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by Jason Gubbels

February 28, 2014

Motown Nuggets, Vol. 9: 1973

by Jason Gubbels  |  February 28, 2014

Motown Nuggets is a multipart series highlighting lesser-known corners of the Motown warehouse: deep album cuts and flipside goodness from the early days of the long-player and the glory years of the single.

Fans of The Jackson 5 suffered a deluge of Jackson-related music in 1973, when at times it seemed as if the Motown label existed primarily to keep the nation awash in records from the Jacksons. Two full-length Jackson 5 albums were released (both of them increasingly reliant on pop/rock studio tomfoolery), but Motown was also beginning to assemble what they hoped would prove to be an eventual family dynasty. Jermaine's second solo album and Jackie's first (and last) for the label enjoyed some moderate chart success, while Michael's third solo release (Music & Me) found him beginning to chafe against Motown's iron rule — the maturing child star would recall his frustrations at not being allowed to feature any of his own compositions (and being forced to strum an acoustic guitar for the album's cover even though he didn't actually play one on the recording).

Former Supremes vocalist Diana Ross was busy in 1973, too, dropping two solo albums and a full-length duet recording with Marvin Gaye. We've included a few overlooked tracks from all of these Jackson/Ross projects on our playlist of B-sides and obscurities (as well as solid cuts from Motown's two best albums of the year, Stevie Wonder's Innervisions and Marvin Gaye's Let’s Get It On). But the real goodies come courtesy of the label's smaller stars, like selections from Willie Hutch's wah-wah-laced, mack daddy soundtrack ("Mack Man [Got to Get Over]"); a handful of low-charting, sophisticated soul singles from David Ruffin and Eddie Kendricks; and two churning funk tracks from vocalist Gloria Jones, who soon left Motown to join UK glam rock superstars T. Rex (and date lead singer Marc Bolan).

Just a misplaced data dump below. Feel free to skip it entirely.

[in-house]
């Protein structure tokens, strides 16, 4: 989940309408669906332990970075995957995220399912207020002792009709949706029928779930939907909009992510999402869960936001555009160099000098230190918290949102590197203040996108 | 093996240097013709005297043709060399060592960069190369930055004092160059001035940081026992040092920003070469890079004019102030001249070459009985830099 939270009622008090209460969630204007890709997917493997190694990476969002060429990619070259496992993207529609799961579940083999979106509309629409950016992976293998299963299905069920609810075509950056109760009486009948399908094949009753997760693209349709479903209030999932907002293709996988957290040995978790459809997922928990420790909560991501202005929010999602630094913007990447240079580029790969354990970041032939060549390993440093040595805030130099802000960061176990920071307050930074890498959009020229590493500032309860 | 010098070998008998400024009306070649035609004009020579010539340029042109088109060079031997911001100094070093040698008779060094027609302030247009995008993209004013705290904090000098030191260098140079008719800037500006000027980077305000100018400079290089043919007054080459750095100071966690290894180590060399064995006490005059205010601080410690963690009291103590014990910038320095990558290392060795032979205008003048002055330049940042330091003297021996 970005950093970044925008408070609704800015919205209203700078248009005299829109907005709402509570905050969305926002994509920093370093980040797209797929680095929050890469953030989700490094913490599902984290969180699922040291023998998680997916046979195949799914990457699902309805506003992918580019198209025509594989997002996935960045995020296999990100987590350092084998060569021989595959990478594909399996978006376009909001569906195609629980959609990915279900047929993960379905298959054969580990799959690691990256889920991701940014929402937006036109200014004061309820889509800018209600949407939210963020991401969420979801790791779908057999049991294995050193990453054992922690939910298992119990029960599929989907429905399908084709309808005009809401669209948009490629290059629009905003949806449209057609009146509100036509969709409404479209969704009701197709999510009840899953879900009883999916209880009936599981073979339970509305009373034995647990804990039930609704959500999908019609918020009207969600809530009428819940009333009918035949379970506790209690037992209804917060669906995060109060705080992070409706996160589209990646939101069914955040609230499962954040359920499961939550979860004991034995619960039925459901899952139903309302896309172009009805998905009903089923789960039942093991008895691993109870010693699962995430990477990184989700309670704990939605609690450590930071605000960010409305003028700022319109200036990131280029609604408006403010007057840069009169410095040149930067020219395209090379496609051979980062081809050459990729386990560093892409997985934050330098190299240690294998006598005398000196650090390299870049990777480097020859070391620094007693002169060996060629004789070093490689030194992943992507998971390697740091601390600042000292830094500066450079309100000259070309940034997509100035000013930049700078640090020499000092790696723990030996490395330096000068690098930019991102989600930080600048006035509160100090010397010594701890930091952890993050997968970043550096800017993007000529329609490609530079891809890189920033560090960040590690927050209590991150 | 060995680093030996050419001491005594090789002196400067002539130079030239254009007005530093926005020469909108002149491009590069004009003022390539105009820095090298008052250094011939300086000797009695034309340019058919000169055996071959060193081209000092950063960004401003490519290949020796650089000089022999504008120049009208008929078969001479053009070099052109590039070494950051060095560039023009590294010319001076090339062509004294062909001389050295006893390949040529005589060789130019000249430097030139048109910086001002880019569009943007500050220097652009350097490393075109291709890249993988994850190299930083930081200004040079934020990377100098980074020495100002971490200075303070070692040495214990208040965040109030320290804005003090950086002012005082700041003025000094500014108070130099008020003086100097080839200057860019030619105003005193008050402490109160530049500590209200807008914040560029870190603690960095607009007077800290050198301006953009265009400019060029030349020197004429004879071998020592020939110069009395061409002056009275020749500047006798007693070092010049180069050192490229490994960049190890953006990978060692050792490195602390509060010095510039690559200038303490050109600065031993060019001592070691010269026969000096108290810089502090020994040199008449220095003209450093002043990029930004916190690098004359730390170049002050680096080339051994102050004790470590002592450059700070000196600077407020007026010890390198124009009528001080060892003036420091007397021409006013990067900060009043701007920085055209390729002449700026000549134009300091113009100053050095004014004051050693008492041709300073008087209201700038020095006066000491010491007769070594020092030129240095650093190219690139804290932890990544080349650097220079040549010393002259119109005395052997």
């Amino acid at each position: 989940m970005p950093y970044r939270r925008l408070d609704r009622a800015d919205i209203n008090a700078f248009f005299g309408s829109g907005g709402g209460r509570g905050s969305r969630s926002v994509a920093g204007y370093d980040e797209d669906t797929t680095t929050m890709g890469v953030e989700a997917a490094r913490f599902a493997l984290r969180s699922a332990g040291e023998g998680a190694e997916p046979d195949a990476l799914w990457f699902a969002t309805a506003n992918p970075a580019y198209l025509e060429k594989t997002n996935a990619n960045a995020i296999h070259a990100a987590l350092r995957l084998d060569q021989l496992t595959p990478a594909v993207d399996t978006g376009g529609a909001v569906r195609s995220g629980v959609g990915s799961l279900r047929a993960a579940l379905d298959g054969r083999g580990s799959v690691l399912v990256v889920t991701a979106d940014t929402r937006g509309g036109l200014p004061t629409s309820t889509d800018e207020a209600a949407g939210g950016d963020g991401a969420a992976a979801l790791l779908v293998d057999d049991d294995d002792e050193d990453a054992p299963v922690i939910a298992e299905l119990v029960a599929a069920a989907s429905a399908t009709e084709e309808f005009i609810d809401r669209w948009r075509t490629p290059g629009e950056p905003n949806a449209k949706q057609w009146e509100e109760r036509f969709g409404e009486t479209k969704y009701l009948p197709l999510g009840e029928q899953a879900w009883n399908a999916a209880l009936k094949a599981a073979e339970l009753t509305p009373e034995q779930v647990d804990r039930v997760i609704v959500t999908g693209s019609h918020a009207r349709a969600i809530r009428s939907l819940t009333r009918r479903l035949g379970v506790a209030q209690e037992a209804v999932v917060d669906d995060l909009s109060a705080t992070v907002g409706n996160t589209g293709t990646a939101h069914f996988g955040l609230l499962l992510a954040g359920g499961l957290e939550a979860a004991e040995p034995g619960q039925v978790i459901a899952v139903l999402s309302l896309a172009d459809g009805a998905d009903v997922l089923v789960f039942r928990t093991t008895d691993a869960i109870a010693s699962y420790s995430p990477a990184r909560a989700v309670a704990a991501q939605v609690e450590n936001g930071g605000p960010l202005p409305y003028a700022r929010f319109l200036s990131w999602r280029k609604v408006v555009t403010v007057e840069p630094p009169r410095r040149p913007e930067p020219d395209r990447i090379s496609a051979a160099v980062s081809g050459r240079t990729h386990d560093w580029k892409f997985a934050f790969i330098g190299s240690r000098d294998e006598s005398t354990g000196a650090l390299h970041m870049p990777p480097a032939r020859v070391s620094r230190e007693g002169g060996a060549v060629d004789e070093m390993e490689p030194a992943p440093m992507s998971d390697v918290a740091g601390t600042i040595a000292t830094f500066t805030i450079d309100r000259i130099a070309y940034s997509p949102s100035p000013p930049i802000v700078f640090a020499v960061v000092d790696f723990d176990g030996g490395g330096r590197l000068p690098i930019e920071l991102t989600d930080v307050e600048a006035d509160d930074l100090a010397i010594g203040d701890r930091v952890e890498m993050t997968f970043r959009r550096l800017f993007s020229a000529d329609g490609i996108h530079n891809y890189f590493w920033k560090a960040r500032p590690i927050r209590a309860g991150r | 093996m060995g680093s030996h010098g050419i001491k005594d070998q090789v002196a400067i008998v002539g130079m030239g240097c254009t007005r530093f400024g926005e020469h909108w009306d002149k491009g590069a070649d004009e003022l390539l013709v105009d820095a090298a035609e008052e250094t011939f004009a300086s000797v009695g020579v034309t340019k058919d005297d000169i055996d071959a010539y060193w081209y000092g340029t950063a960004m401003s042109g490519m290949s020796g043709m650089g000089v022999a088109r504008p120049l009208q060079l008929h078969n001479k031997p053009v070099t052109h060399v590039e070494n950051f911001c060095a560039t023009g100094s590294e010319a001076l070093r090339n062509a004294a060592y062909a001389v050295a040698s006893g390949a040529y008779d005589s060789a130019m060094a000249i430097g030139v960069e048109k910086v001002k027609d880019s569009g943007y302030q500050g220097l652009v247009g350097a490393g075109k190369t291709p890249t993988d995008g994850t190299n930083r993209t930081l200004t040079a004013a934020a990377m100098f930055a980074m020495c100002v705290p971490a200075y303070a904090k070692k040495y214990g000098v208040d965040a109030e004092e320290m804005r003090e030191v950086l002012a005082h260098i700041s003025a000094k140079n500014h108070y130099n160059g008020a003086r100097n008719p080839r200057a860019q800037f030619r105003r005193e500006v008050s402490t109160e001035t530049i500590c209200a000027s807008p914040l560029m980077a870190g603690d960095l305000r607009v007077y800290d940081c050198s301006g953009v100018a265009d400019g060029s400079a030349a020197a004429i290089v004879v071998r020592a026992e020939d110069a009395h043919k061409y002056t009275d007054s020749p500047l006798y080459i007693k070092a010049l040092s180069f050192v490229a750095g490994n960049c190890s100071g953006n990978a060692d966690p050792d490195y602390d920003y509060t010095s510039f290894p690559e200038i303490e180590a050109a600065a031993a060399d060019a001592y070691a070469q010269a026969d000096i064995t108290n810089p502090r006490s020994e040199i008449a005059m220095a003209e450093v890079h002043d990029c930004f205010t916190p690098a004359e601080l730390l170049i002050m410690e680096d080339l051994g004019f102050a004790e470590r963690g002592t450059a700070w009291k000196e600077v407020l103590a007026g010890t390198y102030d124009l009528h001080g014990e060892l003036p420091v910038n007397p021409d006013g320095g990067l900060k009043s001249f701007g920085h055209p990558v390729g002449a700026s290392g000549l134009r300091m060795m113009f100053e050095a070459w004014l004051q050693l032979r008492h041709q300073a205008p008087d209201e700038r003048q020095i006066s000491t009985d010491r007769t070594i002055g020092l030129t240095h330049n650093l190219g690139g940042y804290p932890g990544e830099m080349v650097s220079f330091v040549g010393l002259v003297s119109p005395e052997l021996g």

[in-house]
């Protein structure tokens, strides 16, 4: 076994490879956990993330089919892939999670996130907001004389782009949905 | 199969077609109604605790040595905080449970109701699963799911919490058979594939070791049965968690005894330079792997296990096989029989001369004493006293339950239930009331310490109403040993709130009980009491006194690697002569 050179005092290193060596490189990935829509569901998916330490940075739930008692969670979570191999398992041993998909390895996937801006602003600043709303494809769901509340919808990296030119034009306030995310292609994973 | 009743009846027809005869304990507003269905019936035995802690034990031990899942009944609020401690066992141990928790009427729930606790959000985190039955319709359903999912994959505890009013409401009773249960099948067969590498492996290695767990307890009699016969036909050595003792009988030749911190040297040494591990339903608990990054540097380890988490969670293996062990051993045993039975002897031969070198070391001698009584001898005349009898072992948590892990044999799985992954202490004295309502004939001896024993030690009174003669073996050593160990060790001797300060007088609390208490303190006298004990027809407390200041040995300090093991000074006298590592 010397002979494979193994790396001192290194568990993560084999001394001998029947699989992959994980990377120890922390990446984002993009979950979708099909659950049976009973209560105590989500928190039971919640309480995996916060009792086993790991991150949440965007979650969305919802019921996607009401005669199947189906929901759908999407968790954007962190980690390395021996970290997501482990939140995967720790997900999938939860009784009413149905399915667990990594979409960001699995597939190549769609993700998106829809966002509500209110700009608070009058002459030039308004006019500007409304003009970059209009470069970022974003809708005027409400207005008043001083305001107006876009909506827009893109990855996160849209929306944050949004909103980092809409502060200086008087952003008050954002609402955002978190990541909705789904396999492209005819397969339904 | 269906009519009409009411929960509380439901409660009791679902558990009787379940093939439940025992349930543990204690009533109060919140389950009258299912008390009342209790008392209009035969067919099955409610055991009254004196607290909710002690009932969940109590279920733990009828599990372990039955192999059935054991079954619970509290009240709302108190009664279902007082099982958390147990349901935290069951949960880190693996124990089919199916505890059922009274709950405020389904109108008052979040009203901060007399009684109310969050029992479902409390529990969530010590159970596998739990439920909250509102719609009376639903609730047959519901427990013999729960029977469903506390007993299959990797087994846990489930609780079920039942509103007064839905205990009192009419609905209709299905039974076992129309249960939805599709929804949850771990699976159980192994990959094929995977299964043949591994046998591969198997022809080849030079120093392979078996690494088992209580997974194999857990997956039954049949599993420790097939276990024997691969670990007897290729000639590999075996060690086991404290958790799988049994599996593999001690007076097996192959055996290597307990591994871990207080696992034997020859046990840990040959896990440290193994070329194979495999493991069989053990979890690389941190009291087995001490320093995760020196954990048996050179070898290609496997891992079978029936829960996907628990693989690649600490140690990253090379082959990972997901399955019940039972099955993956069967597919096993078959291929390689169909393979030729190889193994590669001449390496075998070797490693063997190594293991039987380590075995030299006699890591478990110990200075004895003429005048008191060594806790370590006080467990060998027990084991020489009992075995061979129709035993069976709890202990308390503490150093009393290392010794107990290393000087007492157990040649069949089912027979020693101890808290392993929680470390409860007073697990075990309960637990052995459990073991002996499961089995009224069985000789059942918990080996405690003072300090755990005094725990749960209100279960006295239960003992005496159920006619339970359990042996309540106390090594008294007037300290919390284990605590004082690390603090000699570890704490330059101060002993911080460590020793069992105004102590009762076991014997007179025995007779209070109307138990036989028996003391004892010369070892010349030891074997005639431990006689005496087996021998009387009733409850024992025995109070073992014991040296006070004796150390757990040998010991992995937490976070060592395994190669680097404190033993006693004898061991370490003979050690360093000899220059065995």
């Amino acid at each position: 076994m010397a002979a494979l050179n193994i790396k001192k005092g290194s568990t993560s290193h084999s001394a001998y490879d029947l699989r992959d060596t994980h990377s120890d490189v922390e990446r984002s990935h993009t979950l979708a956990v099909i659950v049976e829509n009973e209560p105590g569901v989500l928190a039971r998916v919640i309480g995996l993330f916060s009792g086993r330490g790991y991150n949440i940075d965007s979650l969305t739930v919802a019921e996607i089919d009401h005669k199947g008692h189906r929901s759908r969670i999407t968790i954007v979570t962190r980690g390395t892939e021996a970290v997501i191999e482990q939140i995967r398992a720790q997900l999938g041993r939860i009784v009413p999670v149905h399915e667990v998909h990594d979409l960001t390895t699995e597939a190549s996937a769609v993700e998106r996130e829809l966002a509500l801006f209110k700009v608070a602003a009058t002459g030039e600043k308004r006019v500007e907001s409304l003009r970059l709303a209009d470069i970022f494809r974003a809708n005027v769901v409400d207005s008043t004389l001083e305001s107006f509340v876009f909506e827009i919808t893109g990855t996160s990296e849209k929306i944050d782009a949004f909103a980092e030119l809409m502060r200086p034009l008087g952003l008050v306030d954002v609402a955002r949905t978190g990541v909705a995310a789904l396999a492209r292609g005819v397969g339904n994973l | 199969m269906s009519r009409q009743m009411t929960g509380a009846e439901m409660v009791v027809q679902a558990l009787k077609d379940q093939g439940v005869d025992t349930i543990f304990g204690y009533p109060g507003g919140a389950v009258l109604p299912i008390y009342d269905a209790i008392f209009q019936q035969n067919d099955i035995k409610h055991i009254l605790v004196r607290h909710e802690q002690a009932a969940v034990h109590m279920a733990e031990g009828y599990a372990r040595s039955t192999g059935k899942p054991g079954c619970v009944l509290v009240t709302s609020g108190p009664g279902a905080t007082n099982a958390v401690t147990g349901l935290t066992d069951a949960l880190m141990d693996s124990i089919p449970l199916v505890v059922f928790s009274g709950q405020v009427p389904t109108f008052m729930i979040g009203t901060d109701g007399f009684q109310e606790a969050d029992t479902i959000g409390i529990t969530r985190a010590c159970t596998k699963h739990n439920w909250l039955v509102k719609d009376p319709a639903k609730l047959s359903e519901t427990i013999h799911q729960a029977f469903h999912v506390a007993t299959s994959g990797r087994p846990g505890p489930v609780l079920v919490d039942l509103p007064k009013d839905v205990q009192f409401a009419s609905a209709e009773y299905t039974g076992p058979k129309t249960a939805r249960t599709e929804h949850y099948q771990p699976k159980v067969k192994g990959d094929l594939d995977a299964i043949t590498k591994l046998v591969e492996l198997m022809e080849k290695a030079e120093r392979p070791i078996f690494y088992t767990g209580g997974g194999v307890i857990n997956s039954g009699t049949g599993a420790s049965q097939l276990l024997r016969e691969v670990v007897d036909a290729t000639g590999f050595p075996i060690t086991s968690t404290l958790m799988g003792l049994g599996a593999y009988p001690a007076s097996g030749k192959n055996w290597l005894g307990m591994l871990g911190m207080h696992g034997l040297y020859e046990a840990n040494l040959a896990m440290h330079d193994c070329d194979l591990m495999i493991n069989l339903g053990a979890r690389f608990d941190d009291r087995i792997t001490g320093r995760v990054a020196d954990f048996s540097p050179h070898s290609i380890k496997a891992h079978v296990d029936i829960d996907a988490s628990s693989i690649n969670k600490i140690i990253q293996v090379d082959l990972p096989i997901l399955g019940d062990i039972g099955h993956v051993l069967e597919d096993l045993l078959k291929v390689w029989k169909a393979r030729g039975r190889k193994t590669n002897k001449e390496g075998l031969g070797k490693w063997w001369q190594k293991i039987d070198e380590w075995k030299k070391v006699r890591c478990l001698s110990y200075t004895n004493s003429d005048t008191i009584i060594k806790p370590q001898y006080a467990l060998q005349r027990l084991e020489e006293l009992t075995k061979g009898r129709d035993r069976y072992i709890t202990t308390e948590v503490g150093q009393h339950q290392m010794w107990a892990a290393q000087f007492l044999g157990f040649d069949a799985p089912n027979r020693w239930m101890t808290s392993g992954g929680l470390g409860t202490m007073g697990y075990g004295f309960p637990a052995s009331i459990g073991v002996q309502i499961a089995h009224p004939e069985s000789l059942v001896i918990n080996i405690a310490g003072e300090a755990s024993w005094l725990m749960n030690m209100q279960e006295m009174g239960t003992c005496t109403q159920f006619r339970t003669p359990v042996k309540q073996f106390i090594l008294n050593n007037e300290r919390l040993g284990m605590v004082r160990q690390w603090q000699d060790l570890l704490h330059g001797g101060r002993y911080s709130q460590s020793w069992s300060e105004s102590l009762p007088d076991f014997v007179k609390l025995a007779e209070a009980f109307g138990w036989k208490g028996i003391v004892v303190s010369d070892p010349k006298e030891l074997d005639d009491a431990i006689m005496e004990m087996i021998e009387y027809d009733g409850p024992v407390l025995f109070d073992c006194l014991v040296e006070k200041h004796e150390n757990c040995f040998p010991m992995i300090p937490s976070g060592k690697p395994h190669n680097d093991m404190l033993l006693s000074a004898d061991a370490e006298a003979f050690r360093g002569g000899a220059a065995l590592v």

Finally, 1973 brought us Smokey Robinson's first solo album, Smokey,which made his split with the Miracles official and staked the artist’s claim for the kind of creative control Stevie Wonder and Marvin Gaye were enjoying ("Just My Soul Responding" was a searing protest number in the vein of Gaye's earlier "What's Going On"). And even as Smokey tipped his hat to his old bandmates via "Sweet Harmony," the Miracles were soldiering on with their first post-Smokey release, Renaissance, having bumped Billy Griffin up to lead vocal duties. Like many of Motown's 1973 releases, it was never a big chart success. But it still offered plenty of quality moments (see the lovely single "Wigs and Lashes”).

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